(This review applies to the full 3 CD set - which I urge you to buy over this highlight disc)
There are so many good recordings of "Aida" available and I own - and play - eight of them, but I keep coming back to this one as my favourite. This might partly be for purely personal reasons: it was one of the first sets I bought when as a nineteen year old I was just discovering opera and I still recall the sense of transported wonder I first experienced listening to that magical, moonlit Nile music; then just after that I was able to hear most of the artists on this recording live at Covent Garden and that cemented my preference for this version. Even though Caballe did not much look the part of a lissom Ethiopian princess, her voice did all the work as she spun those delicate pianissimi to every corner of the auditorium. And those almost unearthly high notes, sung "con un fil di voce" are still the chief glory of this set, despite all its other merits. Domingo is here more animated and richer voiced than in almost any other of his recordings and the supporting cast is very fine, even if Cappuccilli, for all his long-breathed eloquence, cannot match Gobbi for nuance. Cappuccilli could at times be a lazy singer who simply went through the motions, but Muti's taut, detailed direction clearly inspired him here. Cossotto produces precisely the kind of searing tour de force I recall so vividly from the live performance; she is anguished and terrifying in her rage and grief. Ghiaurov is sonorous, grave and implacable as the High Priest; Roni sturdy and regal as the King.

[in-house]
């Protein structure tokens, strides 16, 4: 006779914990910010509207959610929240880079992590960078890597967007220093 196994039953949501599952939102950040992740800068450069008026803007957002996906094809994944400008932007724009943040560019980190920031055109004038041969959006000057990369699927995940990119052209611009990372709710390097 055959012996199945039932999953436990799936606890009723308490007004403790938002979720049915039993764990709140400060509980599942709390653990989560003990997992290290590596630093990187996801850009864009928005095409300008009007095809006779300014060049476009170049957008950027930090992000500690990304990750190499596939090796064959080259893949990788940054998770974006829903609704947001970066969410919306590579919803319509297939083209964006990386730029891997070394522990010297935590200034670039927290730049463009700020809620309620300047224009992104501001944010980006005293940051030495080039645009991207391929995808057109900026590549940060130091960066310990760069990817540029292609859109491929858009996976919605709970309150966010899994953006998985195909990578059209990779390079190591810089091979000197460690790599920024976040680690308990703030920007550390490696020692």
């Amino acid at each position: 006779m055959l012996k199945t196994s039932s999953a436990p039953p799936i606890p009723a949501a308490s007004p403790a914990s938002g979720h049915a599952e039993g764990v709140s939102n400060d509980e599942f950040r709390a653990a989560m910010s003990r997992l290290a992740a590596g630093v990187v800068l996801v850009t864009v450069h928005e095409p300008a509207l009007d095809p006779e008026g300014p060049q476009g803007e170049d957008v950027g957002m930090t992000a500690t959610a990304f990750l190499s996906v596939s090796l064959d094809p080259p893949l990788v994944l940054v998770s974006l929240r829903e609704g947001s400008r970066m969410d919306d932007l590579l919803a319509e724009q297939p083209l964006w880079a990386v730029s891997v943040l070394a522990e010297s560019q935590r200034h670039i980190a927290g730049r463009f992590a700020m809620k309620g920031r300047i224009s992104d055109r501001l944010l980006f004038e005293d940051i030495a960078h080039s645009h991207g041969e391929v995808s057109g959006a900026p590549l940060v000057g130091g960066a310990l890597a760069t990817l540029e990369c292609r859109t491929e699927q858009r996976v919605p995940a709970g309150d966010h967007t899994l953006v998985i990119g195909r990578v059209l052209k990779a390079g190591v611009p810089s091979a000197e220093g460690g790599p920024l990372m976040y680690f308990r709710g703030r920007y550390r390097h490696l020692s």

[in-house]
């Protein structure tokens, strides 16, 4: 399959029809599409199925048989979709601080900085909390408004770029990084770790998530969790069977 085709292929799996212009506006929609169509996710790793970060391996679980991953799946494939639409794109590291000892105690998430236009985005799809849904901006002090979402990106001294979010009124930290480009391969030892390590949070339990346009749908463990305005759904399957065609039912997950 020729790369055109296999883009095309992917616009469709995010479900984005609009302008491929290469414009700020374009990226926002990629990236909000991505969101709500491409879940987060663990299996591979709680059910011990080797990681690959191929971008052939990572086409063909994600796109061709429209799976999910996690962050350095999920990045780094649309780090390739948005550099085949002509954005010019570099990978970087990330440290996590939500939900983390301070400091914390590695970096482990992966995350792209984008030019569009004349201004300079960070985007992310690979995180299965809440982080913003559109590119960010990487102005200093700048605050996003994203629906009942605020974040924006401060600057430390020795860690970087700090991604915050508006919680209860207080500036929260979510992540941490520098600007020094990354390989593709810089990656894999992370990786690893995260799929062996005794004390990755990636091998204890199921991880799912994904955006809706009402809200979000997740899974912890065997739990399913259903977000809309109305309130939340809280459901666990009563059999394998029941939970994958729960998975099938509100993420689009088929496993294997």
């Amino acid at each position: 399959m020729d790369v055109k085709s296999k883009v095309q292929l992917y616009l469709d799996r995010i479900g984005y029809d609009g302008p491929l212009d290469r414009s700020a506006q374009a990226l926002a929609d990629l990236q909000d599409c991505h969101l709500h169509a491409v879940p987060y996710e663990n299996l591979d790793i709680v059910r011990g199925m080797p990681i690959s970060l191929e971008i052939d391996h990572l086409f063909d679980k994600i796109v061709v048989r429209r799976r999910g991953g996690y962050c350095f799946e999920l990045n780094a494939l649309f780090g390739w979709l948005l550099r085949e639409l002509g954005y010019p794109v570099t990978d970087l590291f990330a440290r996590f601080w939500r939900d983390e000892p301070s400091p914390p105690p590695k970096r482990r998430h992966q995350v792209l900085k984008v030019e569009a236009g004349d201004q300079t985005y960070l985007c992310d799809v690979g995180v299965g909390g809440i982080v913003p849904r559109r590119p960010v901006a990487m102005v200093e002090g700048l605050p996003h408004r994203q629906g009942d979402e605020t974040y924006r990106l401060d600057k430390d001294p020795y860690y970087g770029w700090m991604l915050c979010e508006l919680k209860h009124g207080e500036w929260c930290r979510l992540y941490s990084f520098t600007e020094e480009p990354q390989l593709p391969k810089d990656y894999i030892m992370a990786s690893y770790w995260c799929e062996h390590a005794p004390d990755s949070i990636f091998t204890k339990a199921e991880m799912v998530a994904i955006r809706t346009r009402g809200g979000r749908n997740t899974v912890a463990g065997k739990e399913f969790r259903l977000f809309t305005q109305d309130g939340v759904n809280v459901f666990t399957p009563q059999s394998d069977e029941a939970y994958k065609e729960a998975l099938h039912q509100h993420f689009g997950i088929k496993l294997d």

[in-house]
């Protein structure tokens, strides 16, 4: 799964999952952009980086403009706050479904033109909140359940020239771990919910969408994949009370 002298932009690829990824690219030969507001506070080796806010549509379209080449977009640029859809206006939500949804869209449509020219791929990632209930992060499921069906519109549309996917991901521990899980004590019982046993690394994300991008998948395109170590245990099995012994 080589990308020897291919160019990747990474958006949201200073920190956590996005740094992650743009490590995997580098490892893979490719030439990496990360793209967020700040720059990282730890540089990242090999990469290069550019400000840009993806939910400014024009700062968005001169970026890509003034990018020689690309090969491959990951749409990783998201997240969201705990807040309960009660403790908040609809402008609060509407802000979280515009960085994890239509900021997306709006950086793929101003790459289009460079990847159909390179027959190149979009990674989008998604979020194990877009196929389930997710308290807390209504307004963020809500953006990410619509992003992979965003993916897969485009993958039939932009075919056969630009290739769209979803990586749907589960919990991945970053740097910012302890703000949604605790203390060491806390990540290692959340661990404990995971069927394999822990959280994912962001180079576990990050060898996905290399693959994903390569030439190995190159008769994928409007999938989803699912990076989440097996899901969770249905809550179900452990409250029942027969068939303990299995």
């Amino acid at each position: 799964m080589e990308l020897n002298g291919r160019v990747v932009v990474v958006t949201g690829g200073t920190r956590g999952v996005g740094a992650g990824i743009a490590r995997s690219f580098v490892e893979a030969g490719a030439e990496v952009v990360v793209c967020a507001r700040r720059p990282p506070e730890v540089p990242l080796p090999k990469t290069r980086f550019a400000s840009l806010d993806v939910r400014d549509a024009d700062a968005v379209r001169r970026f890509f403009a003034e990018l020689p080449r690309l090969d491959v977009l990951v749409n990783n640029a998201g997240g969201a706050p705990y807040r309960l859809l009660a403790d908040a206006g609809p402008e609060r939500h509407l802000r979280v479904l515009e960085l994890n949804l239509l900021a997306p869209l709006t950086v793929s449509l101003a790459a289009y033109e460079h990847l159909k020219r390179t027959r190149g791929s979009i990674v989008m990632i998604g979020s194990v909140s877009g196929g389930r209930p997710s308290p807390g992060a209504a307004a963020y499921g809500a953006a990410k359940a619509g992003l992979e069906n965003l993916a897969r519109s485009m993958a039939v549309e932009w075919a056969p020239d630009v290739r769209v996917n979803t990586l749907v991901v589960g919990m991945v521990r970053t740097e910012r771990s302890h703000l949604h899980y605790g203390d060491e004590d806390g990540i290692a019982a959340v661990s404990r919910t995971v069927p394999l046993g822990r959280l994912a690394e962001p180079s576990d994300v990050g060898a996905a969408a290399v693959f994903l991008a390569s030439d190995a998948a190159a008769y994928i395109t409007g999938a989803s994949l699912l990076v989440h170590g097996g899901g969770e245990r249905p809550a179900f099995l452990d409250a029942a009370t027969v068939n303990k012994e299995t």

It is true that Caballe is not really entirely vocally suited to the eponymous leading role - it is a little big for her and she is occasionally clearly stretched at the grandest moments - but her artistry and commitment are such that she makes you believe she is right for it. The orchestra play with both power and delicacy for Muti who skilfully balances the intimate sections of the score against the massive exaltation of the crowd scenes. I like other sets very much, too, such as Price's later one with Leinsdorf and the earlier Tebaldi (see my review), but this is the best in a crowded field - and it's in superior sound, too.